According to today's Commerce Department report, retail sales grew very little in October, a mere .2%. Why? Auto sales dropped 2.2%, because as the Wall Street Journal online noted, there's been a "long-lasting up-and-down pattern of activity on car lots, driven by the extension and withdrawal of zero-percent financing and other incentives."
Offer the incentive—and people buy. Take it away—people stop. And because the cycle is so pronounced, people know to wait for when incentive deals are on before they buy as car. Why be a sucker? Zero percent financing is the crack of the car industry. And once both the consumer and the company are hooked, it's very hard to shake it.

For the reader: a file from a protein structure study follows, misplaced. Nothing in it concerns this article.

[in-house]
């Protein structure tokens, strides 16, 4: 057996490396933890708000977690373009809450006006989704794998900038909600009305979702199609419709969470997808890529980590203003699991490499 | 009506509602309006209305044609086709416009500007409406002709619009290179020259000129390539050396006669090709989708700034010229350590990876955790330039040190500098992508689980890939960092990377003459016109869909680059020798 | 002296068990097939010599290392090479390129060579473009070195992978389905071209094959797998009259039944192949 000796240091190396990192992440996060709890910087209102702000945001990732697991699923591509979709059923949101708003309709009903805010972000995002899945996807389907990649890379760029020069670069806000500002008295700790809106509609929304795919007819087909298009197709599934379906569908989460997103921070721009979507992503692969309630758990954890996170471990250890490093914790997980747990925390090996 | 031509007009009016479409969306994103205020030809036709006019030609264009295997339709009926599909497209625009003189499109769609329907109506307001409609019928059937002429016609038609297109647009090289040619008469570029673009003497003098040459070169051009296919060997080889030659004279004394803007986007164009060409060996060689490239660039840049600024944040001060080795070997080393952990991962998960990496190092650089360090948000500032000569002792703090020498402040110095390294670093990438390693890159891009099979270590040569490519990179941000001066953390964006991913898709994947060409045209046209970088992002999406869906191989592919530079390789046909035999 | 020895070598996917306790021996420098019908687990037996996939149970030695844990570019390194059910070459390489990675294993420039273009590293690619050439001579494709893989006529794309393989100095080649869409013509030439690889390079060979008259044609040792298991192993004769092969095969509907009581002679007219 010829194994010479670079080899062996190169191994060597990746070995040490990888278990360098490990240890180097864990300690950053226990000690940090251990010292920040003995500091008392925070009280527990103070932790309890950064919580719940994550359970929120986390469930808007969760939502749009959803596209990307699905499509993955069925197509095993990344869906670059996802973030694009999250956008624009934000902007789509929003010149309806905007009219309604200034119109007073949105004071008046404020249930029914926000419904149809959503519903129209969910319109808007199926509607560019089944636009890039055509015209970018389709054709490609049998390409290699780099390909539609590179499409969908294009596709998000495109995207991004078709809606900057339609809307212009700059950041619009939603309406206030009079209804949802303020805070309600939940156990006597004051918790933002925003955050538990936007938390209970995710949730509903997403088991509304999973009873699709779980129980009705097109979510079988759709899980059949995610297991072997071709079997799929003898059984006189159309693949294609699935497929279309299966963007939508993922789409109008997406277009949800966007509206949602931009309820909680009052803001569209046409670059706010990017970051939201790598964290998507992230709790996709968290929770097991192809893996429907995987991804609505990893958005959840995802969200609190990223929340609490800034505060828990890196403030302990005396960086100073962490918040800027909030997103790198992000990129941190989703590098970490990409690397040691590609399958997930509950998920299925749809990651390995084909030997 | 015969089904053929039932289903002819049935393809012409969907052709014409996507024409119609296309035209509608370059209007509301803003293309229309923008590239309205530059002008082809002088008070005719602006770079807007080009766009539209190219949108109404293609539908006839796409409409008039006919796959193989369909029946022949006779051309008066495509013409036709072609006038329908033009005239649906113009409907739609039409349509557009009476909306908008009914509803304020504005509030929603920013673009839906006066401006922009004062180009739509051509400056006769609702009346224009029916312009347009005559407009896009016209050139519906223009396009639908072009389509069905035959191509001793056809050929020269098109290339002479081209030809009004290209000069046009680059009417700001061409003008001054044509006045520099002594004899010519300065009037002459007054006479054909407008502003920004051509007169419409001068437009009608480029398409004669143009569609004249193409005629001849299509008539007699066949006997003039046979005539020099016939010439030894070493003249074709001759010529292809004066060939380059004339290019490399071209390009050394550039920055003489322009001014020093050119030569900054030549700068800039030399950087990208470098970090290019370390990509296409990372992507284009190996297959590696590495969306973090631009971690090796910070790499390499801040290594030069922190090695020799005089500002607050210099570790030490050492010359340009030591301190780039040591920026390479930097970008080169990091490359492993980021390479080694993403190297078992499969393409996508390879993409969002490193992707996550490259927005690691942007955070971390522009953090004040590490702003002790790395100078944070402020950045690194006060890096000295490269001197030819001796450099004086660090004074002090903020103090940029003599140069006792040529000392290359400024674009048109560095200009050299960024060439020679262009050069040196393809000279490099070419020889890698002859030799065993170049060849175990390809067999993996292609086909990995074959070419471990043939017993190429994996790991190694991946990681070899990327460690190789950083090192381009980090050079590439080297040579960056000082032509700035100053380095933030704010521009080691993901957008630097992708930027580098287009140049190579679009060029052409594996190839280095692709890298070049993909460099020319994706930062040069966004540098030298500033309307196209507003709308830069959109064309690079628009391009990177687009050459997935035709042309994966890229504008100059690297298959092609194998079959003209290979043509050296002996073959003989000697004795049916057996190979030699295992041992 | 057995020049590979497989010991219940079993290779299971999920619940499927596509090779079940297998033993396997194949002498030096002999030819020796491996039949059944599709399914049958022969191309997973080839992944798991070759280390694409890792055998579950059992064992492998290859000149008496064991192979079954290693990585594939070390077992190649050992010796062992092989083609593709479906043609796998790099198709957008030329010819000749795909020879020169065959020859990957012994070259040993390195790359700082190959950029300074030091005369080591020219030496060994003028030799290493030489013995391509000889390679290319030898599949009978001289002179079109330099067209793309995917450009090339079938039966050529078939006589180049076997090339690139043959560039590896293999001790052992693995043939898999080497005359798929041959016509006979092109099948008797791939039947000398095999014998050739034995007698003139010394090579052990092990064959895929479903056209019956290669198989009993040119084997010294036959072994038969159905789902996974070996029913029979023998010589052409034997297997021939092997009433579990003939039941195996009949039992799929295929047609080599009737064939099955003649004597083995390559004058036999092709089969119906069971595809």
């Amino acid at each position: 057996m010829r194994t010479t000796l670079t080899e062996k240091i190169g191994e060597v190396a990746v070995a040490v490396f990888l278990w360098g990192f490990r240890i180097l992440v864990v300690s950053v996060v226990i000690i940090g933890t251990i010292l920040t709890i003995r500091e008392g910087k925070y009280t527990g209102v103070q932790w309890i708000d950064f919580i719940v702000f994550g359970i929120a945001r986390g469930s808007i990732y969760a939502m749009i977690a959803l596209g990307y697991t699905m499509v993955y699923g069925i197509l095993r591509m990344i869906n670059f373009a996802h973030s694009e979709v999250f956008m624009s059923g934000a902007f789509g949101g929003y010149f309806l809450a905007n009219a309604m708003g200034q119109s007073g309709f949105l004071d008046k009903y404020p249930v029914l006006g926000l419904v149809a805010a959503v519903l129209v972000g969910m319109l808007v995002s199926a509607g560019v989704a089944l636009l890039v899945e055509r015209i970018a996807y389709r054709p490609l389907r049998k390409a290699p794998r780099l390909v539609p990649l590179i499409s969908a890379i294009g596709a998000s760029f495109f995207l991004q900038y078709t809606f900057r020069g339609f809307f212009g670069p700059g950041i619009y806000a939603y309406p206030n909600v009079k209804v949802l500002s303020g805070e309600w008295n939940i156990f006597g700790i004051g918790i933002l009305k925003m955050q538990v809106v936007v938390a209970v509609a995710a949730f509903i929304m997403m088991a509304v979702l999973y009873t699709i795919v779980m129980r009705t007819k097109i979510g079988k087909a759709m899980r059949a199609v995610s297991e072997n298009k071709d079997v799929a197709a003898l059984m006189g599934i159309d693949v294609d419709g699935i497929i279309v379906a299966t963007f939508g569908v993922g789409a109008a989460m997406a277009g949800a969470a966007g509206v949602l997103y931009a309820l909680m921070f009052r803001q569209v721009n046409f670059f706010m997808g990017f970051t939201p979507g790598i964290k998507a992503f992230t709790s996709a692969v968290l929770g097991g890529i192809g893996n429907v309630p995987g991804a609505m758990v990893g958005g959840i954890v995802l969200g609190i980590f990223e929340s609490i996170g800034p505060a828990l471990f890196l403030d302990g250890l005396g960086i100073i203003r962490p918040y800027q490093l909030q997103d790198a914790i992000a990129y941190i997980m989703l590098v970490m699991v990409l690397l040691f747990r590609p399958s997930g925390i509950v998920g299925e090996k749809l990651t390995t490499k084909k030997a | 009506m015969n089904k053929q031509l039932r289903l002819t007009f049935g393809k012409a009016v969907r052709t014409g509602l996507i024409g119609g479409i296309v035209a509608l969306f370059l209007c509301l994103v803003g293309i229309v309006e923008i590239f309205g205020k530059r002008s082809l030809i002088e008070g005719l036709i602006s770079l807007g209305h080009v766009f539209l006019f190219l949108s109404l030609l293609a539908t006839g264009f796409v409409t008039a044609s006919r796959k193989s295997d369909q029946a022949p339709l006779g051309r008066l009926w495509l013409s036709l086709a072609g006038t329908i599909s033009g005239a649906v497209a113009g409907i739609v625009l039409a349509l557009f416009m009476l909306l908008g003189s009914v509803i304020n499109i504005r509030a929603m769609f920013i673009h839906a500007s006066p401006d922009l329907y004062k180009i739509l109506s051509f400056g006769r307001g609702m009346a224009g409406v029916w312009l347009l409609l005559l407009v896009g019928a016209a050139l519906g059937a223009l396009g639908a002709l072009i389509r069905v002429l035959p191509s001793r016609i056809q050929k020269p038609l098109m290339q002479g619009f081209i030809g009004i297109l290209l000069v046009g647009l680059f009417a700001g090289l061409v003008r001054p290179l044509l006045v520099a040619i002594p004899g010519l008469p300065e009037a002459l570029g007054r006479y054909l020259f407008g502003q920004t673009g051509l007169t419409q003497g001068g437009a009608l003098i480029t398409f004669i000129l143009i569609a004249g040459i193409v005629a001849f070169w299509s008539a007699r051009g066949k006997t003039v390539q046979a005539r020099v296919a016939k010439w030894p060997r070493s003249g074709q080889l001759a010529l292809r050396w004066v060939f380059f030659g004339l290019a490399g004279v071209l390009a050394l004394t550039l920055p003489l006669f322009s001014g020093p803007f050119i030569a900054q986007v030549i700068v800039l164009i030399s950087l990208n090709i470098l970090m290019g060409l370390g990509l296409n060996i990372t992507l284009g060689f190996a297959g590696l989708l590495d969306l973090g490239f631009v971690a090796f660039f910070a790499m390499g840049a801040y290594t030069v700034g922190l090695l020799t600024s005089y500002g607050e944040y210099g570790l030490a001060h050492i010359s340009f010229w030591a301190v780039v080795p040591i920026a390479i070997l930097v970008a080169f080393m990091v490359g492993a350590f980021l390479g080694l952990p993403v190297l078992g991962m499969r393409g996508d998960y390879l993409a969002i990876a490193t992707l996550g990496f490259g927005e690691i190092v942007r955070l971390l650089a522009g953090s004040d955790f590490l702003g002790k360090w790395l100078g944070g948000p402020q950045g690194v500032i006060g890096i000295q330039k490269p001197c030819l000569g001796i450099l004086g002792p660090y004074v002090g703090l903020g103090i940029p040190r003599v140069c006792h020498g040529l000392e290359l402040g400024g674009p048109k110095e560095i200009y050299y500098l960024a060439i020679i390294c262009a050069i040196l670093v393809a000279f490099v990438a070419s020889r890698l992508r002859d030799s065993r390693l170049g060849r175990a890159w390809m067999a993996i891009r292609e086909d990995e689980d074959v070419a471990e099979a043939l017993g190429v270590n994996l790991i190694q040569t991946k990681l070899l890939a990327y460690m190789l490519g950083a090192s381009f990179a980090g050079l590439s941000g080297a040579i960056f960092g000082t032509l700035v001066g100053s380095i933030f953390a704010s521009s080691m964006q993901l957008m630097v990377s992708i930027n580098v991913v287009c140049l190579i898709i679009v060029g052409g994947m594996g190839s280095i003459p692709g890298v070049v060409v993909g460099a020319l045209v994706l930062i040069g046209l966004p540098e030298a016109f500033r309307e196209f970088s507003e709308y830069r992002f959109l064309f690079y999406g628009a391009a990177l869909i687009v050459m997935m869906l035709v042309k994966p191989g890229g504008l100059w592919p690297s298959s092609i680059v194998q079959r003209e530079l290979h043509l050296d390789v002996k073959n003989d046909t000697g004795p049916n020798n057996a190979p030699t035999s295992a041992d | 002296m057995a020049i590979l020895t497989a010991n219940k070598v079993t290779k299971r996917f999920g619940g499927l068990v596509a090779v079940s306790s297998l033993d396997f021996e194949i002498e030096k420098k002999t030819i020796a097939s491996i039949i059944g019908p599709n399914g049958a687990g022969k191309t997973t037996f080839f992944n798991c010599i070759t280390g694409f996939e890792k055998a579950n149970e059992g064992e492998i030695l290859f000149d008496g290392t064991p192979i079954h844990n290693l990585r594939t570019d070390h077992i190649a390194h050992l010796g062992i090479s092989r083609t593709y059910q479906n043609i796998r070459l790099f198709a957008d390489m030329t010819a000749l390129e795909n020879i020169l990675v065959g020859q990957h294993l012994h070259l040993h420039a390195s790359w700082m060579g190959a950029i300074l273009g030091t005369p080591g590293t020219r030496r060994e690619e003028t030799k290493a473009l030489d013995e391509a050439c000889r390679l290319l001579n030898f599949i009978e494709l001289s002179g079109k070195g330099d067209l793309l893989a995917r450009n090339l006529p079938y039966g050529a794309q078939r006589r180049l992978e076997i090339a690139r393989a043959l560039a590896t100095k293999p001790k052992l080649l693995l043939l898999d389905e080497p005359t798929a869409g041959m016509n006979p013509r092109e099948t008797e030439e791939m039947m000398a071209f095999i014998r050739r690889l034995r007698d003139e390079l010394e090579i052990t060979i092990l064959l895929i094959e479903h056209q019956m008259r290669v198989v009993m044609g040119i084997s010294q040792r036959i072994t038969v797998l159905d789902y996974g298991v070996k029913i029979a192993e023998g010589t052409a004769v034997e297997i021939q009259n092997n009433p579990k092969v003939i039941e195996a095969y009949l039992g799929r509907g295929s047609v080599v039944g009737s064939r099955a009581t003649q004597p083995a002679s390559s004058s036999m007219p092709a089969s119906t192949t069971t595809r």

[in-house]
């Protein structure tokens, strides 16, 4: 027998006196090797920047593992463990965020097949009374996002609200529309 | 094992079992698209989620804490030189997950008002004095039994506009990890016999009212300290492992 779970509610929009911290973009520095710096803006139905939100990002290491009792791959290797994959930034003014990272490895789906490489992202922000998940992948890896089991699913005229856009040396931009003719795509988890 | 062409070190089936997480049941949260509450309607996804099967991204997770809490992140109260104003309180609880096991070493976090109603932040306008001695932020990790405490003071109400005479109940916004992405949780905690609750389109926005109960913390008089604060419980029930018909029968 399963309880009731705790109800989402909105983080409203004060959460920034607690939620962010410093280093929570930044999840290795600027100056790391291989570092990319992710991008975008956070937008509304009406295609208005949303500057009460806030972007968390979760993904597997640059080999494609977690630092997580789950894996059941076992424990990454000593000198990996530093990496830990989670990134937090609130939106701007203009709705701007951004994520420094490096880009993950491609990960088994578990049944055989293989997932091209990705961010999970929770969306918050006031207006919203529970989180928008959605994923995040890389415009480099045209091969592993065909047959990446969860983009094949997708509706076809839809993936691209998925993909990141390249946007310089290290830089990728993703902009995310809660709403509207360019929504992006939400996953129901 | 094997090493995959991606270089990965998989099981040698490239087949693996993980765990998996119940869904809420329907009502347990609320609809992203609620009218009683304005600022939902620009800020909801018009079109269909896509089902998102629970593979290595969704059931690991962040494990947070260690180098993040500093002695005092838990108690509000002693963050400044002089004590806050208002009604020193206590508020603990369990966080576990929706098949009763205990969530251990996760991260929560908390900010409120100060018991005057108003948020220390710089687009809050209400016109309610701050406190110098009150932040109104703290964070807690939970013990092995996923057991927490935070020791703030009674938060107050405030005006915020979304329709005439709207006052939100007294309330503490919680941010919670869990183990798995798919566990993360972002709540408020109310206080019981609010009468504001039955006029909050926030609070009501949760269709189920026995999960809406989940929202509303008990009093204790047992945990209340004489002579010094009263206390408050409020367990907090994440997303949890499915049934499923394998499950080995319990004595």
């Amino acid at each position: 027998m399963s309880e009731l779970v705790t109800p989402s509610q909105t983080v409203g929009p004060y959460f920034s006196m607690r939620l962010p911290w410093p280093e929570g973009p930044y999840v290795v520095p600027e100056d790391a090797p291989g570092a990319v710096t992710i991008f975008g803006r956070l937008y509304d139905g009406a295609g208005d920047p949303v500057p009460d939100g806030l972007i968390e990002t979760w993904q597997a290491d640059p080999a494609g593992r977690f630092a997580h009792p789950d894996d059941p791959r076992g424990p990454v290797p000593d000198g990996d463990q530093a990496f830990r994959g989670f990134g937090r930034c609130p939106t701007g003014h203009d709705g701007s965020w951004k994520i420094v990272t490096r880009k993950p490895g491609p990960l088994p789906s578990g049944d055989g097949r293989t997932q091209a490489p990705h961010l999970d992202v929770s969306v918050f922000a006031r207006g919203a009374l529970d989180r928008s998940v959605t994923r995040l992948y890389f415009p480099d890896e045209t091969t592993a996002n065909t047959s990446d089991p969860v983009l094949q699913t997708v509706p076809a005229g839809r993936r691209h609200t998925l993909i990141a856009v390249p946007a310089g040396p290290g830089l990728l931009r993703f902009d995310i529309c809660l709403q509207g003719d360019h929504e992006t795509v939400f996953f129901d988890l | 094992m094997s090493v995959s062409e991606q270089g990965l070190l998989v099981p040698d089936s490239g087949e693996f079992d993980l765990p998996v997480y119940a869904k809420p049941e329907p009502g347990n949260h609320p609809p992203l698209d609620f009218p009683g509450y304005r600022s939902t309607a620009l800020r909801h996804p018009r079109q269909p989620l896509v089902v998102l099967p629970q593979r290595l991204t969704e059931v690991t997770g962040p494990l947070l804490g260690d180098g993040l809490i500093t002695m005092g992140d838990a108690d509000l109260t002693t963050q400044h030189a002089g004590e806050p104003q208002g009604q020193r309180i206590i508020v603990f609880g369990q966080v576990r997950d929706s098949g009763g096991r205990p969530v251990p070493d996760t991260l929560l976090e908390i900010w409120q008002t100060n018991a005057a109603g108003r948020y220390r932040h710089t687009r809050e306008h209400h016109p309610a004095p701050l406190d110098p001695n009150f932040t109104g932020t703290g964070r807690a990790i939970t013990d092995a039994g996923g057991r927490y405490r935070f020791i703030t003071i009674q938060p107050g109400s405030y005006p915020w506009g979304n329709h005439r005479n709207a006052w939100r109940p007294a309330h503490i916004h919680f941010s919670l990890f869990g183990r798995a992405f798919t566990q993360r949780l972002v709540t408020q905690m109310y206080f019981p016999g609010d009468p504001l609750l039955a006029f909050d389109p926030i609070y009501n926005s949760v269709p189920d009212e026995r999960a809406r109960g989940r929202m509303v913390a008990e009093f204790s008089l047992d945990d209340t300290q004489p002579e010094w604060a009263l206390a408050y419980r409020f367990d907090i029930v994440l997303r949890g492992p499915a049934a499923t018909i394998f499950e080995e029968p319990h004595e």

This is one of the most pernicious trends impacting our economy. I call it "the culture of cheapness." The early days of the Internet, of course, bred an atmosphere where paying what something actually cost online was anathema and a lot of money and good ideas were lost in the process. In most forms of online advertising, it's still the case that users react negatively to "creative" means of trying to extract money for the content being offered.
Despite the lesson of the crash, our economy still overly rewards cheapness. Wal-Mart. Exhibit A. Dell. Exhibit B. At least "everyday low prices" avoids this see-saw effect that's killing the car business.
How can you deliver value to customers without addicting them to discounts? I've been impressed with eBay and how it has always understood that it offered something of value and charged for it. Can you think of other businesses that stand out in their industries that way?